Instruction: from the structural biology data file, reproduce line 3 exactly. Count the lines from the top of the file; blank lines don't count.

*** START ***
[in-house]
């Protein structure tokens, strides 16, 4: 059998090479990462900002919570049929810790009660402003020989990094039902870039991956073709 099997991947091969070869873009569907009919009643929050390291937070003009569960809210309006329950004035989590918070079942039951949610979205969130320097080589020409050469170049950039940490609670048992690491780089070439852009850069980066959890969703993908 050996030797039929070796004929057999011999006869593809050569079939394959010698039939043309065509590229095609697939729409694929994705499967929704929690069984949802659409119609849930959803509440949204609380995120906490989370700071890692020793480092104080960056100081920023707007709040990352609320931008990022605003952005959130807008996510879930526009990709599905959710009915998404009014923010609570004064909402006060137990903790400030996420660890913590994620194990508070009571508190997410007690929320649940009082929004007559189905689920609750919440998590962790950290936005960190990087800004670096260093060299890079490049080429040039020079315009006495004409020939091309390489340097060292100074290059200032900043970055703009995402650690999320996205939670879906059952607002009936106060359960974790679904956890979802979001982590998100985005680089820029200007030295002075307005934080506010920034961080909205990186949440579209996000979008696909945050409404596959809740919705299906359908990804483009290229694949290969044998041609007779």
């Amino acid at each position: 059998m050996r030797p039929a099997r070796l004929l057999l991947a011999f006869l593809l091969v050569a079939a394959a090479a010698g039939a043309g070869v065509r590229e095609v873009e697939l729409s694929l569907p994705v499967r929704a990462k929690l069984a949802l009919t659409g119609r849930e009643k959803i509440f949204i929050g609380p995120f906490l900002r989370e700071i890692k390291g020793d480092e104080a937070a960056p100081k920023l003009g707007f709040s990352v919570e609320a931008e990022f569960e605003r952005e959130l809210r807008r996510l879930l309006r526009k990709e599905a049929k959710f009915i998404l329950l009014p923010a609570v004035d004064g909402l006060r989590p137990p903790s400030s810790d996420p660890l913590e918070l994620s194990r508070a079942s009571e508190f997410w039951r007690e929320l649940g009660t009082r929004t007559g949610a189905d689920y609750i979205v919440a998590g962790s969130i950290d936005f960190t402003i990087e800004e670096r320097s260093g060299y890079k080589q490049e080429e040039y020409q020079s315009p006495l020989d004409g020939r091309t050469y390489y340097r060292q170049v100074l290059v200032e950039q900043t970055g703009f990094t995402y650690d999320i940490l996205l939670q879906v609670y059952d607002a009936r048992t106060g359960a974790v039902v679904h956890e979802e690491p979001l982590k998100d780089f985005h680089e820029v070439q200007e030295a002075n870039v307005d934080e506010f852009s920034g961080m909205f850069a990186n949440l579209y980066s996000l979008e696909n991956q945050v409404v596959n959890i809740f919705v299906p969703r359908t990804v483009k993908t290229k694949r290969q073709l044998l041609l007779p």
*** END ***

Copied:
């Amino acid at each position: 059998m050996r030797p039929a099997r070796l004929l057999l991947a011999f006869l593809l091969v050569a079939a394959a090479a010698g039939a043309g070869v065509r590229e095609v873009e697939l729409s694929l569907p994705v499967r929704a990462k929690l069984a949802l009919t659409g119609r849930e009643k959803i509440f949204i929050g609380p995120f906490l900002r989370e700071i890692k390291g020793d480092e104080a937070a960056p100081k920023l003009g707007f709040s990352v919570e609320a931008e990022f569960e605003r952005e959130l809210r807008r996510l879930l309006r526009k990709e599905a049929k959710f009915i998404l329950l009014p923010a609570v004035d004064g909402l006060r989590p137990p903790s400030s810790d996420p660890l913590e918070l994620s194990r508070a079942s009571e508190f997410w039951r007690e929320l649940g009660t009082r929004t007559g949610a189905d689920y609750i979205v919440a998590g962790s969130i950290d936005f960190t402003i990087e800004e670096r320097s260093g060299y890079k080589q490049e080429e040039y020409q020079s315009p006495l020989d004409g020939r091309t050469y390489y340097r060292q170049v100074l290059v200032e950039q900043t970055g703009f990094t995402y650690d999320i940490l996205l939670q879906v609670y059952d607002a009936r048992t106060g359960a974790v039902v679904h956890e979802e690491p979001l982590k998100d780089f985005h680089e820029v070439q200007e030295a002075n870039v307005d934080e506010f852009s920034g961080m909205f850069a990186n949440l579209y980066s996000l979008e696909n991956q945050v409404v596959n959890i809740f919705v299906p969703r359908t990804v483009k993908t290229k694949r290969q073709l044998l041609l007779p």